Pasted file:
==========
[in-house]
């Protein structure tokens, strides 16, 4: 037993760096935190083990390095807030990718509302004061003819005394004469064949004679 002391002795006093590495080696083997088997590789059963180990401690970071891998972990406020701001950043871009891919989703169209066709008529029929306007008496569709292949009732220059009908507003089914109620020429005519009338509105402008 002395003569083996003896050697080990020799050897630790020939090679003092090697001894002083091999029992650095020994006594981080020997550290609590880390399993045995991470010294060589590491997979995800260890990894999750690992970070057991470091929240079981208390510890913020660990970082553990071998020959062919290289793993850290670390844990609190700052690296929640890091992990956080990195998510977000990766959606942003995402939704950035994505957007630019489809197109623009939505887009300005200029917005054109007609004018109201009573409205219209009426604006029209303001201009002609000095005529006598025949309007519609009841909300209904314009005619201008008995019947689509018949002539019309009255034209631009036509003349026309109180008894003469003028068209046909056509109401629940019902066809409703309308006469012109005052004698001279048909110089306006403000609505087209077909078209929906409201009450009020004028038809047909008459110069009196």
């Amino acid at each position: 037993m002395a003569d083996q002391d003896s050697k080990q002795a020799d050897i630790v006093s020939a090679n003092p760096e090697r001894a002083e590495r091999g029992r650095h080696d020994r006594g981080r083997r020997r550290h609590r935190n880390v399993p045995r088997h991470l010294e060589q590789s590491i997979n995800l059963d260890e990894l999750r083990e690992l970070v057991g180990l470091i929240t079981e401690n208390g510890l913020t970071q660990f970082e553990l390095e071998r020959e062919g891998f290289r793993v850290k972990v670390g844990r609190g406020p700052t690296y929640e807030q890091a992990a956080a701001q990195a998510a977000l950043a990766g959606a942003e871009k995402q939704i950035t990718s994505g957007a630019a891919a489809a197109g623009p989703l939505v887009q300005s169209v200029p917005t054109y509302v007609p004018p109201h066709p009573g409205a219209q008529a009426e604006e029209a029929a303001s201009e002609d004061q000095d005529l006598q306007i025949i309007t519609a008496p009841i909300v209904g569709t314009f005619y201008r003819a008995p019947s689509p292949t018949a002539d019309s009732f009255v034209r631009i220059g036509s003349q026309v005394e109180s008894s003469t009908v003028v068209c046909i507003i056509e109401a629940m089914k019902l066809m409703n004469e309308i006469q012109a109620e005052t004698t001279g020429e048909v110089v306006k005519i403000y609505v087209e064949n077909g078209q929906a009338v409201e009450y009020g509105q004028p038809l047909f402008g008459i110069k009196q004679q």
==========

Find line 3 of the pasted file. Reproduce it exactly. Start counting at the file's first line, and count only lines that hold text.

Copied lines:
């Amino acid at each position: 037993m002395a003569d083996q002391d003896s050697k080990q002795a020799d050897i630790v006093s020939a090679n003092p760096e090697r001894a002083e590495r091999g029992r650095h080696d020994r006594g981080r083997r020997r550290h609590r935190n880390v399993p045995r088997h991470l010294e060589q590789s590491i997979n995800l059963d260890e990894l999750r083990e690992l970070v057991g180990l470091i929240t079981e401690n208390g510890l913020t970071q660990f970082e553990l390095e071998r020959e062919g891998f290289r793993v850290k972990v670390g844990r609190g406020p700052t690296y929640e807030q890091a992990a956080a701001q990195a998510a977000l950043a990766g959606a942003e871009k995402q939704i950035t990718s994505g957007a630019a891919a489809a197109g623009p989703l939505v887009q300005s169209v200029p917005t054109y509302v007609p004018p109201h066709p009573g409205a219209q008529a009426e604006e029209a029929a303001s201009e002609d004061q000095d005529l006598q306007i025949i309007t519609a008496p009841i909300v209904g569709t314009f005619y201008r003819a008995p019947s689509p292949t018949a002539d019309s009732f009255v034209r631009i220059g036509s003349q026309v005394e109180s008894s003469t009908v003028v068209c046909i507003i056509e109401a629940m089914k019902l066809m409703n004469e309308i006469q012109a109620e005052t004698t001279g020429e048909v110089v306006k005519i403000y609505v087209e064949n077909g078209q929906a009338v409201e009450y009020g509105q004028p038809l047909f402008g008459i110069k009196q004679q």